'Animated Nightmares' – Robert Morgan | Manipulate 2015
Anyone aware of Robert Morgan’s work will know his award winning style is macabre to say the least. ‘Animated Nightmares’ is a fitting title for the evening as the artist presents a choice of international animations that have impressed him, along with a selection of his own distinctively dark and captivating films. This is not, we are warned, an evening for the squeamish…
Having mentioned him as one of his influences, Morgan opens the night with Jan Švankmajer’s ‘Meat Love’ (1989) a classic stop-frame animation about two steaks and their untimely end following a brief and passionate love affair. ‘Nightmares #1_Unicorn’ by American animator Grace Nayoon Rhee is a beautifully surreal and unsettling short with a David Lynch quality.
Russian animator Igor Kovaleyov is next with ‘Hen, His Wife’ a bizarre and colourful visual feast in which a grotesque blue man discovers his wife is a hen. The sparse atmospheric soundtrack combined with the surreal imagery (Including a pet caterpillar with a human head) remind me of Morgan’s other animations and it comes as no surprise to hear that it is one of his favourite films of all time.
Finally completing Morgan's choice of nightmare fuel is ‘The Eel’ by English animator Dominic Hailstone. Writhing, muculent and confined in its tank we watch as an eel mutates and grows to become a nightmarish leviathan. The moody score of heavy metal along with the visceral quality of the film succeeded in impressing Morgan enough to collaborate with Hailstone for a small portion of ‘Bobby Yeah’, Morgan’s most recent, BAFTA nominated offering and the first of his films to be shown this evening.
It is a twisted masterpiece, which took three years to create and there is a small collective gasp at the fist sight of Bobby, our fleshy, rabbit-eared protagonist for whom everything goes wrong at the push of a button. Bobby’s gruesome adventure explores temptation, procreation and guilt and has you constantly asking yourself how much worse it can get, and believe me it always gets worse.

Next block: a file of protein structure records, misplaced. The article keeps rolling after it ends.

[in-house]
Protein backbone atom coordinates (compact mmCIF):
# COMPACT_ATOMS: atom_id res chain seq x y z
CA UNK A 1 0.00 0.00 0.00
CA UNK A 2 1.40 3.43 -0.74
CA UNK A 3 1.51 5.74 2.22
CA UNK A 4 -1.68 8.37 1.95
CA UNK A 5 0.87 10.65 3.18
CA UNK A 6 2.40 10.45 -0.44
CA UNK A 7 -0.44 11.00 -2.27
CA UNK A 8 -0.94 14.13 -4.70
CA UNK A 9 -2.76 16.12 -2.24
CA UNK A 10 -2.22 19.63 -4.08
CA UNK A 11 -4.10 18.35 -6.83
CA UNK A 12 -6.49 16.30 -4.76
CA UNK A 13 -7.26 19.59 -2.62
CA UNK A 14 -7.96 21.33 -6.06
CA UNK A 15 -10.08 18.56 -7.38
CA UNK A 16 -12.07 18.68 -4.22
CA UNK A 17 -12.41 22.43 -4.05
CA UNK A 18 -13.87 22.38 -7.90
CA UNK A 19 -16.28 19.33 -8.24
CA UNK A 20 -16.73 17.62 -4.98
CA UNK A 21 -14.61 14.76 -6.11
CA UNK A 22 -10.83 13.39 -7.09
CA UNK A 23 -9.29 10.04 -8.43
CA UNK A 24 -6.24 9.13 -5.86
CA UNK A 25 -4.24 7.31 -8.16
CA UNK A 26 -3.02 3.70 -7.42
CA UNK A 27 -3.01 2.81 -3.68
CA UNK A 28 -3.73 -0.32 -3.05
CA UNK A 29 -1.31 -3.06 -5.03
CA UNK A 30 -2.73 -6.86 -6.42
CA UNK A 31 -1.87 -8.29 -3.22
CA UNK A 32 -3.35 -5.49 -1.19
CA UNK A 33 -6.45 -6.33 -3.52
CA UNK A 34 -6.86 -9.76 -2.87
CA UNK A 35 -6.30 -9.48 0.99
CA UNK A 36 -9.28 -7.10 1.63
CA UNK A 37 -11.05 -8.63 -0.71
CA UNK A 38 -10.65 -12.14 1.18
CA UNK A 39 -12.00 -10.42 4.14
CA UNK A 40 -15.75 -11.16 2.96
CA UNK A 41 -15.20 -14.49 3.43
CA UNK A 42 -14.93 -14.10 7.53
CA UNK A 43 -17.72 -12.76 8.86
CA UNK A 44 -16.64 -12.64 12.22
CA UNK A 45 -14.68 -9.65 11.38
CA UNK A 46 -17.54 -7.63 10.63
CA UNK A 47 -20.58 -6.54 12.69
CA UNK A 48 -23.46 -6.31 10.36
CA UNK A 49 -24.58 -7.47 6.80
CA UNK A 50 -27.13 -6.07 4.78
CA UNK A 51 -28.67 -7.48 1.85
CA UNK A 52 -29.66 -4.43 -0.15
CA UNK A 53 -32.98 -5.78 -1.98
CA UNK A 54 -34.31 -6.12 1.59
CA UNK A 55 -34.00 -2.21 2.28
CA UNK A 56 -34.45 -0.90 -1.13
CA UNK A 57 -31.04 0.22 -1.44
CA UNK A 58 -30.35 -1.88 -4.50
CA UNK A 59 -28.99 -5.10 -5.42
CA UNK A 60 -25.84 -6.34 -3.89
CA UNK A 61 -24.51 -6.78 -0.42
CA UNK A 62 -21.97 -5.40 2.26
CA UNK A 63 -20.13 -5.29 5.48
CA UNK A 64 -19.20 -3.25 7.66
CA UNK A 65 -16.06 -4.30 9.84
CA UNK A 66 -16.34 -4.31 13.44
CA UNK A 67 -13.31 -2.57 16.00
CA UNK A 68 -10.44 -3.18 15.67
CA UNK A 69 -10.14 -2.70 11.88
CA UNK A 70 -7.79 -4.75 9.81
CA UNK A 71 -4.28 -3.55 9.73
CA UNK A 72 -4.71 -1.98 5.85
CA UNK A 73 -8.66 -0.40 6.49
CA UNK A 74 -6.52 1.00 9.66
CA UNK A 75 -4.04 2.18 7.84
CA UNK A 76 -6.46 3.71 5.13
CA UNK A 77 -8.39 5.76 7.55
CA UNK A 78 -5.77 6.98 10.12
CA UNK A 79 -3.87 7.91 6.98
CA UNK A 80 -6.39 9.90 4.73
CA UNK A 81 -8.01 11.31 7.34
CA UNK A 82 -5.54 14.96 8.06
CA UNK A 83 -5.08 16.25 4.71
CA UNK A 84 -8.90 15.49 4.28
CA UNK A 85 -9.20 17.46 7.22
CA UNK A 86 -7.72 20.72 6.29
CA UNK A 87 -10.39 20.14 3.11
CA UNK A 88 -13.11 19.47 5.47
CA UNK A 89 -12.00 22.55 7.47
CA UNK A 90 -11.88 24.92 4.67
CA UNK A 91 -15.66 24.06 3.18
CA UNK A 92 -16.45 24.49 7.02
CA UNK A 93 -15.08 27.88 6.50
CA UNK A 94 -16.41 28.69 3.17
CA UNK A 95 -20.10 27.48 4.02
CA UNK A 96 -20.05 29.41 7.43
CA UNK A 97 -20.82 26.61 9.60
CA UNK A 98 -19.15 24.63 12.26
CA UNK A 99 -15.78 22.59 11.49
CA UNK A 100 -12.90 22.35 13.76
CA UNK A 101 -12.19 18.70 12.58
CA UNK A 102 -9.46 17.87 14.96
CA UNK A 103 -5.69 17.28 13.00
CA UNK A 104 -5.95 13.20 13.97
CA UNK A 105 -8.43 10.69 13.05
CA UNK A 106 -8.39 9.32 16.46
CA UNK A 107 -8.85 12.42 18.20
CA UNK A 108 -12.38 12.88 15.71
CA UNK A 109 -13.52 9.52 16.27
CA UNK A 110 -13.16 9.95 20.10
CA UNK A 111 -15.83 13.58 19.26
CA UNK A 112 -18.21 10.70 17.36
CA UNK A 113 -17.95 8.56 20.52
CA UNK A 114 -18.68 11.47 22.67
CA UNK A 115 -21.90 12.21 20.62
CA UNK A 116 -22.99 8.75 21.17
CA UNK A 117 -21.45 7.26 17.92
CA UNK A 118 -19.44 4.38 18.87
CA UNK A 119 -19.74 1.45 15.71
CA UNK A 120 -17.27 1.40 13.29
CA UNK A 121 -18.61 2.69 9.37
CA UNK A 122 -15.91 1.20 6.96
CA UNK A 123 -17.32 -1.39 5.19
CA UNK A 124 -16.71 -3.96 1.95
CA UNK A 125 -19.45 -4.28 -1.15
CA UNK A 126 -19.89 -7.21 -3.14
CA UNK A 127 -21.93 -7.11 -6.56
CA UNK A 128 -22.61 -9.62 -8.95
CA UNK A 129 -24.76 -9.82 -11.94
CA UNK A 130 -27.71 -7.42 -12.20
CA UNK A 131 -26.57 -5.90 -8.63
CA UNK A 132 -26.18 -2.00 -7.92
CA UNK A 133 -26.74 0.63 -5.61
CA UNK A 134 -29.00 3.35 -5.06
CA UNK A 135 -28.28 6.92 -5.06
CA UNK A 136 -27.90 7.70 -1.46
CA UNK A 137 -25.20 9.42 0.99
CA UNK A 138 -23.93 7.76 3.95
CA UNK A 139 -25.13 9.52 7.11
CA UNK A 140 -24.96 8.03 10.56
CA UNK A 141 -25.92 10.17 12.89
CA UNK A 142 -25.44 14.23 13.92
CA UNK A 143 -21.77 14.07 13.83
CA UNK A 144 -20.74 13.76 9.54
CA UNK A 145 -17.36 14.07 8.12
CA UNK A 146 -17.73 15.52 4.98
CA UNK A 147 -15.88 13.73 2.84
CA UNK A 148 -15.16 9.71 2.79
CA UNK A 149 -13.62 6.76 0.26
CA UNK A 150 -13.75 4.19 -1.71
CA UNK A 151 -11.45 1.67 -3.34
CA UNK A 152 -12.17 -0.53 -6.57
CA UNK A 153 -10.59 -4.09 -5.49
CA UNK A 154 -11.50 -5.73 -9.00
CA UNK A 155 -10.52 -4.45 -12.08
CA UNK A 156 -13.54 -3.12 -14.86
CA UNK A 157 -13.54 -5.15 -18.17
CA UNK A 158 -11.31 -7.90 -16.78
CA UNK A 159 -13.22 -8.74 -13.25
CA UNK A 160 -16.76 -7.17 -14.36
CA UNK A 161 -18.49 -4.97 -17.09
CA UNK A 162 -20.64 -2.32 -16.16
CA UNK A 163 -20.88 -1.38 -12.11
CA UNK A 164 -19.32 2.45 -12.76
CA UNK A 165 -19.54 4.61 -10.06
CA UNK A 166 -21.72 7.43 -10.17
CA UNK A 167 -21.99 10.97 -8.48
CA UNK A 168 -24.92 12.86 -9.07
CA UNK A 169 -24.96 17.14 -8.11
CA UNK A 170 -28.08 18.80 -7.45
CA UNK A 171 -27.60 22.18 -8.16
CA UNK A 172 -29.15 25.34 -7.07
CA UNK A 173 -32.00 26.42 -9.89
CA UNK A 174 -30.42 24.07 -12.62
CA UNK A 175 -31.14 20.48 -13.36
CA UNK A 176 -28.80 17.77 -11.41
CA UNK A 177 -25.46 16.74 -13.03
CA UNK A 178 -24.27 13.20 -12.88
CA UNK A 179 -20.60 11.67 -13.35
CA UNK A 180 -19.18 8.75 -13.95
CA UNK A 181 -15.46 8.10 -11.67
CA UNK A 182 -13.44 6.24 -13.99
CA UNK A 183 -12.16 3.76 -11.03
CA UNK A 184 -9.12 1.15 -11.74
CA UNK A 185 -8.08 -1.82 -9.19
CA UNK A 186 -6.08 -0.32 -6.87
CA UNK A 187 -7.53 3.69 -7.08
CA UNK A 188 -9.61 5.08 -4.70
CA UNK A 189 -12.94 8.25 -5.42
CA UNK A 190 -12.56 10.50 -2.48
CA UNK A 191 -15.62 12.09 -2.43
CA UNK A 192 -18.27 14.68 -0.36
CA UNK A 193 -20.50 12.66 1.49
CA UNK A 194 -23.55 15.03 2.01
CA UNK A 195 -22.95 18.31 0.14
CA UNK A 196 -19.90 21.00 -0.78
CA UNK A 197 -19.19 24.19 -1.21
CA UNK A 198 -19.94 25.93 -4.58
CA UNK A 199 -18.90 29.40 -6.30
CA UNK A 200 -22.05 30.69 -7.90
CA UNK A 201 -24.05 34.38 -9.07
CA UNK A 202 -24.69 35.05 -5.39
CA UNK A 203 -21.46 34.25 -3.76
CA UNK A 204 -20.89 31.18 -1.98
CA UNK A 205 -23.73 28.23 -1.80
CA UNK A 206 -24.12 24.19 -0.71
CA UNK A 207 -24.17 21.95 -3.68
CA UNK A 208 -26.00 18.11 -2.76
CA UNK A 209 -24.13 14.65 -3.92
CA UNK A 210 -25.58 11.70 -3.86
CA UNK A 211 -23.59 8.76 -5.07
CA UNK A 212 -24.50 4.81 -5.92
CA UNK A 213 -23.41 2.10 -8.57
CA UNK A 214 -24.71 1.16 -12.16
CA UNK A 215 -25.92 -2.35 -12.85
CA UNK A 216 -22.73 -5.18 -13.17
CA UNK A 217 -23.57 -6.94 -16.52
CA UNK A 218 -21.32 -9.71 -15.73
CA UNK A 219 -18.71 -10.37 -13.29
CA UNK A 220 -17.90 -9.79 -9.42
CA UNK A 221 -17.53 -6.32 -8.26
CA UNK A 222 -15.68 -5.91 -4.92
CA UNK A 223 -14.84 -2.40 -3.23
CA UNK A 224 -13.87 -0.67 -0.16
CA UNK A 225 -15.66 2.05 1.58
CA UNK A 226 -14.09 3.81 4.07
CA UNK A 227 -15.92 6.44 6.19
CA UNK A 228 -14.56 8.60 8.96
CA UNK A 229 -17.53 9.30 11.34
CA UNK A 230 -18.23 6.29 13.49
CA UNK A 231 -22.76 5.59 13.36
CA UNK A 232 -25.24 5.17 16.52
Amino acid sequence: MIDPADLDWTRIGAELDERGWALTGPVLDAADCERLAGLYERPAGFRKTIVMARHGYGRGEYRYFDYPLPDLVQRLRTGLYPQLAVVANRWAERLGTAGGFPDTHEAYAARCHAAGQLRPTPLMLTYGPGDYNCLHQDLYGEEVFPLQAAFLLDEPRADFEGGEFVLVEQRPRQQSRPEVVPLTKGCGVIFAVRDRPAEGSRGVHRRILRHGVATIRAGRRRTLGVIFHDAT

‘The Separation’ is a disturbing exploration of the price of loyalty for a set of separated conjoined twins with a desire to reconnect “It was my first comedy,” Morgan jokes at the end. ‘The Cat With Hands’ is based on a recurring nightmare Morgan’s sister experienced and uses a mixture of live action and animation to create a rich atmosphere, which is both eerie and charming in equal measures. ‘D for Deloused’ really does get under your skin and like most of Morgan’s films it is quite proudly disgusting. Finally we have ‘Invocation’ which explores how the animator becomes the animated in the most ghastly of ways.
Robert Morgan's astonishingly disturbing yet morbidly humorous 'Animated Nightmares' evening is both inspiring and repulsing, ultimately illustrating just how dark and uncanny a medium stop-frame animation can be.
Robert Morgan at the Manipulate Festival 2015